A poem consisting of six six-line stanzas and a three-line envoy, where the words ending the lines of the first stanza are repeated in a different order at the end of lines in each of the subsequent five stanzas and, two to a line, in the middle and at the end of the three lines in the closing envoy. The patterns of word-repetitions are as follows:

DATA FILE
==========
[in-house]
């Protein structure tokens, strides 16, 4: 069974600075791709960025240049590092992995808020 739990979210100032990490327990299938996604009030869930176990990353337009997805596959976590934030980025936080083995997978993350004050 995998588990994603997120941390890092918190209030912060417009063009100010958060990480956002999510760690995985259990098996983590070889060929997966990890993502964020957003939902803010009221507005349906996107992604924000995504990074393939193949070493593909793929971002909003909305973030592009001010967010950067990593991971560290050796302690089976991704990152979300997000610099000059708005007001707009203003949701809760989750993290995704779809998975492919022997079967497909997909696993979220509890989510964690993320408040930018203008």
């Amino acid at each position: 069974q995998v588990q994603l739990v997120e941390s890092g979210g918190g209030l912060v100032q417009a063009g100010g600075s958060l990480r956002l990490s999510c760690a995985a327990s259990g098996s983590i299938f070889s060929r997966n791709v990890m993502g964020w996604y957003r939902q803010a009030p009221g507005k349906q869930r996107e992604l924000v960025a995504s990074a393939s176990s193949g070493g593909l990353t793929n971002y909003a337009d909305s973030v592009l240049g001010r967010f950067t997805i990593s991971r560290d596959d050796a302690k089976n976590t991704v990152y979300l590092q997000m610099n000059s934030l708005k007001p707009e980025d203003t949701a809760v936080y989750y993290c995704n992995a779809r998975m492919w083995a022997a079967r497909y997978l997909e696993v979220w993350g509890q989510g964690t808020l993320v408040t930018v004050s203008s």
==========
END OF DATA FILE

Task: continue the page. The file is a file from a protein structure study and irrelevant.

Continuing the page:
1 2 3 4 5 6
6 1 5 2 4 3
3 6 4 1 2 5
5 3 2 6 1 4
4 5 1 3 6 2
2 4 6 5 3 1
(6 2) (1 4) (5 3)

Examples are Algernon Charles Swinburne's "Complaint of Lisa," and "Sestina", W. H. Auden's "Paysage Moralisé" and Donald Hall's "Hang it all, Ezra Pound, there is only one sestina." Sir Philip Sidney's "You Gote-herd Gods, that love the grassie mountaines" is a double sestina.

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